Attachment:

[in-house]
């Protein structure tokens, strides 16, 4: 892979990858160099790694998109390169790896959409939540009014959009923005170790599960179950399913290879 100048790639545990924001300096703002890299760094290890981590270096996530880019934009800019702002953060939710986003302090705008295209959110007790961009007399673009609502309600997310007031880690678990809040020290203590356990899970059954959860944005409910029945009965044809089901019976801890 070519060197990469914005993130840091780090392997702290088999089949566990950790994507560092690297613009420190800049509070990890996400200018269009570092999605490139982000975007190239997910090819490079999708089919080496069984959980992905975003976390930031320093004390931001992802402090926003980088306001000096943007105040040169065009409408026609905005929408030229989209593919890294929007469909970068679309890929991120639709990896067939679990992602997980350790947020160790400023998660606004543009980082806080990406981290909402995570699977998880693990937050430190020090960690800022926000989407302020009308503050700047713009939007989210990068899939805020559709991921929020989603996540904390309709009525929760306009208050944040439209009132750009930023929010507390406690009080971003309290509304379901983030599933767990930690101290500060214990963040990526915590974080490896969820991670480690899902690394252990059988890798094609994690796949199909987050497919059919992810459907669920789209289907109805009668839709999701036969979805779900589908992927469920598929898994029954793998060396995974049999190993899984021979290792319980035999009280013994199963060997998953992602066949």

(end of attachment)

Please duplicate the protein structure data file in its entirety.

[in-house]
């Protein structure tokens, strides 16, 4: 892979990858160099790694998109390169790896959409939540009014959009923005170790599960179950399913290879 100048790639545990924001300096703002890299760094290890981590270096996530880019934009800019702002953060939710986003302090705008295209959110007790961009007399673009609502309600997310007031880690678990809040020290203590356990899970059954959860944005409910029945009965044809089901019976801890 070519060197990469914005993130840091780090392997702290088999089949566990950790994507560092690297613009420190800049509070990890996400200018269009570092999605490139982000975007190239997910090819490079999708089919080496069984959980992905975003976390930031320093004390931001992802402090926003980088306001000096943007105040040169065009409408026609905005929408030229989209593919890294929007469909970068679309890929991120639709990896067939679990992602997980350790947020160790400023998660606004543009980082806080990406981290909402995570699977998880693990937050430190020090960690800022926000989407302020009308503050700047713009939007989210990068899939805020559709991921929020989603996540904390309709009525929760306009208050944040439209009132750009930023929010507390406690009080971003309290509304379901983030599933767990930690101290500060214990963040990526915590974080490896969820991670480690899902690394252990059988890798094609994690796949199909987050497919059919992810459907669920789209289907109805009668839709999701036969979805779900589908992927469920598929898994029954793998060396995974049999190993899984021979290792319980035999009280013994199963060997998953992602066949």